ISSN 2149-2247 | E-ISSN 2149-2549
1 Erciyes University Faculty of Medicine, Kayseri, Turkey  
Erciyes Med J ; : -



Objective: Nail fold capillary changes are accepted as early symptoms of several rheumatic disorders such as scleroderma and dermatomyositis. In adults, nail fold capillary abnormality (NCA) has been described in Familial Mediterranean Fever (FMF). However, there is not enough study in children with FMF. The aim of the present study was (1) to investigate whether children with FMF have NCA in both active and/or remission period or not and (2) to assess insulin resistance in children with FMF in both active and/or remission period of the disease compared with the control group.


Materials and Methods: Ninety-two patients with FMF, including 25 patients in the active period and 67 patients in the remission period, and 33 apparently healthy children were enrolled in the study. Nail fold capillary examination was performed. Groups were compared for inflammatory markers (erythrocyte sedimentation rate, C-reactive protein, and serum amyloid A (SAA)), insulin resistance (homeostatic model assessment of insulin resistance, HOMA-IR), and NCA. The relationship among the NCA, insulin resistance, and inflammatory markers was evaluated.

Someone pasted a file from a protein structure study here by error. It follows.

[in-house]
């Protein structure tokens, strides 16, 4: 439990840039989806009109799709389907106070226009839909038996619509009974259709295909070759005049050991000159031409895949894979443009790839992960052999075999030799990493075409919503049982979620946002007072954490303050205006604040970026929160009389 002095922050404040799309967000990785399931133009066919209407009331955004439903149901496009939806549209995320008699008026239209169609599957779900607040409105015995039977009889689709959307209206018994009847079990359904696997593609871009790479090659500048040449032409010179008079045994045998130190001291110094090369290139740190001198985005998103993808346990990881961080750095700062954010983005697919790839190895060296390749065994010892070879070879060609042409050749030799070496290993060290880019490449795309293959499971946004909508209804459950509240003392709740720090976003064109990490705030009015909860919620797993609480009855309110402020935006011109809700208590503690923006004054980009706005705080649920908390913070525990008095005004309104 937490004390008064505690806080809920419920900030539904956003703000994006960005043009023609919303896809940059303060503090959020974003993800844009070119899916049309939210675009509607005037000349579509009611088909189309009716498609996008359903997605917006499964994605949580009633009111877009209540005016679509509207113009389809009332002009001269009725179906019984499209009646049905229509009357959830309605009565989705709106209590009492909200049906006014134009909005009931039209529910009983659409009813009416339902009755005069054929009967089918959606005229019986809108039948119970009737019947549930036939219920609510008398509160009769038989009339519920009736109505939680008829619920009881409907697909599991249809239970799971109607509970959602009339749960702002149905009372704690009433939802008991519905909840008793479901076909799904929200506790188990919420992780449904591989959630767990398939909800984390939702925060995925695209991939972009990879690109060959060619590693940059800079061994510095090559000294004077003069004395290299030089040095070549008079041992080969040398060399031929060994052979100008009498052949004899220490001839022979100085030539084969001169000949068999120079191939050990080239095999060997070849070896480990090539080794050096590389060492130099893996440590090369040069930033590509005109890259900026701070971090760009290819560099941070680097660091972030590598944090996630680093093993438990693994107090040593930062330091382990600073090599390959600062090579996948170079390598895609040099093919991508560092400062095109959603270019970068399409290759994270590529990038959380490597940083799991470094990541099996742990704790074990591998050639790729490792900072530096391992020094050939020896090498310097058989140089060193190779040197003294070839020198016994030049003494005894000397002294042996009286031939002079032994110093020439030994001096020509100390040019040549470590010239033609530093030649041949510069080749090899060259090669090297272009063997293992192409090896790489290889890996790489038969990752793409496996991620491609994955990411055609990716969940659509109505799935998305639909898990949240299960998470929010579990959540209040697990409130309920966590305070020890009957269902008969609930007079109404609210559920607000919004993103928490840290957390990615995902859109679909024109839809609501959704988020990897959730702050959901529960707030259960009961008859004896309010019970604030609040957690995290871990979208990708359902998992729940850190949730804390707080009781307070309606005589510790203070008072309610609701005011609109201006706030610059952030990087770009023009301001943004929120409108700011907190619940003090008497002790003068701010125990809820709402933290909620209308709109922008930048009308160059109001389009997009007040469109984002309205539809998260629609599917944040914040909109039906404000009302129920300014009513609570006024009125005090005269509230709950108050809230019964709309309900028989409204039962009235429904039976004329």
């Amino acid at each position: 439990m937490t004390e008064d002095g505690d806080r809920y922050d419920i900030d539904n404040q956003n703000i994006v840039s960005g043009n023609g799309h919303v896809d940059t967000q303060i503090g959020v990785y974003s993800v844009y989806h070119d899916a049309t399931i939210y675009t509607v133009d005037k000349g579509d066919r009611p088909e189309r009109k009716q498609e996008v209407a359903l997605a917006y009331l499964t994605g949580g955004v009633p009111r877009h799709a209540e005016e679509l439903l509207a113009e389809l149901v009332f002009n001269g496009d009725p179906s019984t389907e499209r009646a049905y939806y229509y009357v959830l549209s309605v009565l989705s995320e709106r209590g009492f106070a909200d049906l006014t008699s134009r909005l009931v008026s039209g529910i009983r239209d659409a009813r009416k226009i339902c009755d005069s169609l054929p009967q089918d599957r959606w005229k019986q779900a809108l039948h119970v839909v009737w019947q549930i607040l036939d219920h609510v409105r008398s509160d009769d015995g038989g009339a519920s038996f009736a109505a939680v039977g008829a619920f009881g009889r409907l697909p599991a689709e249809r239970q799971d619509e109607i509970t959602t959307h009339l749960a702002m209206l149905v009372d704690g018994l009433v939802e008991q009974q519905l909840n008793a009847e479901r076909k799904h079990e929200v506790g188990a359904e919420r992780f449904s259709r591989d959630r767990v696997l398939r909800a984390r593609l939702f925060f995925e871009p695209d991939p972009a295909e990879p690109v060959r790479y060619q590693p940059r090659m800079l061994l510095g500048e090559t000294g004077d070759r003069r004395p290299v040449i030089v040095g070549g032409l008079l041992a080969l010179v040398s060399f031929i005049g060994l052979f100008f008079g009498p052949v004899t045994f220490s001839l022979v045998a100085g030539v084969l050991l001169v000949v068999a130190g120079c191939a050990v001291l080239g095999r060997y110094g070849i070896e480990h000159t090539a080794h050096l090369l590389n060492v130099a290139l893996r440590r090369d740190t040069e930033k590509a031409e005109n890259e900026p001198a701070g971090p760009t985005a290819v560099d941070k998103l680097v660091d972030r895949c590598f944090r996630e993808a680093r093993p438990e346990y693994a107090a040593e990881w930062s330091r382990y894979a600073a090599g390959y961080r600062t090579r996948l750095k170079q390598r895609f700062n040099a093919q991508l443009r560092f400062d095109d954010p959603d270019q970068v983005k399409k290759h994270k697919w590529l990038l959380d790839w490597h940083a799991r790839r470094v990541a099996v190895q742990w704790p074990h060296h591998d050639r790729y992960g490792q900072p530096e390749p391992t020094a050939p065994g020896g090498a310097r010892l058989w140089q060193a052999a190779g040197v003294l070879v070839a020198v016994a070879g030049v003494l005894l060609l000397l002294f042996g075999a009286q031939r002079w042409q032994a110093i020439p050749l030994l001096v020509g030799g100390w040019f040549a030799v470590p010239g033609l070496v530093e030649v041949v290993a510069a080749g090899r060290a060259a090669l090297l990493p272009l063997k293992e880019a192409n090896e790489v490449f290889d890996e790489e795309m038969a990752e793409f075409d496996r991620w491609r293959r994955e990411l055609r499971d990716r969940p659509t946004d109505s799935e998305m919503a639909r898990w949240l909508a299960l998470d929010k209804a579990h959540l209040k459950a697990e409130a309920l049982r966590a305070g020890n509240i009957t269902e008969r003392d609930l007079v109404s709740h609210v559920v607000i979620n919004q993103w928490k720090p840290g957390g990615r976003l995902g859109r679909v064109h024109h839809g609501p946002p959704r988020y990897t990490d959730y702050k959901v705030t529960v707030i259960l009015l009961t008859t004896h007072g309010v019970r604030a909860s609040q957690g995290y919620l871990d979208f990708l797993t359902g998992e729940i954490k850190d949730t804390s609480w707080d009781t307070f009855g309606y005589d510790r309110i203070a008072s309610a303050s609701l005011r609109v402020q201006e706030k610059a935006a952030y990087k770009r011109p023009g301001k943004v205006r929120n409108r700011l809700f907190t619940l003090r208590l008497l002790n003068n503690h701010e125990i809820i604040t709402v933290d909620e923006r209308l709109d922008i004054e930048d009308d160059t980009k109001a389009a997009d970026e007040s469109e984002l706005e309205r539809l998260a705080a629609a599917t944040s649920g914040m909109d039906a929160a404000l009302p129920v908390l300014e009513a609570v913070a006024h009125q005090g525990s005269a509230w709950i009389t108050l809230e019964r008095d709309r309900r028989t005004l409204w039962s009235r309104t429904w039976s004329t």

Results: Overt NCA was found in 20% of patients at the attack period and in 2.9% of patients in remission. HOMA-IR was higher at the attack period than at the attack-free period and control. However, this did not reach statistical significance. Nevertheless, HOMA-IR was positively correlated with SAA. The NCA was significantly positively correlated with increased levels of acute-phase reactants and was significantly negatively correlated with serum high-density lipoprotein levels.


Conclusion: There are apparent NCA in children with FMF especially in the active period of the disease. There is insulin resistance that is likely associated with inflammation. The NCA becomes overt in the active period of the disease as insulin resistance.

Key Words
Author’s Corner
AVES | Copyright © 2018 Erciyes University Faculty of Medicine | Latest Update: 03.10.2018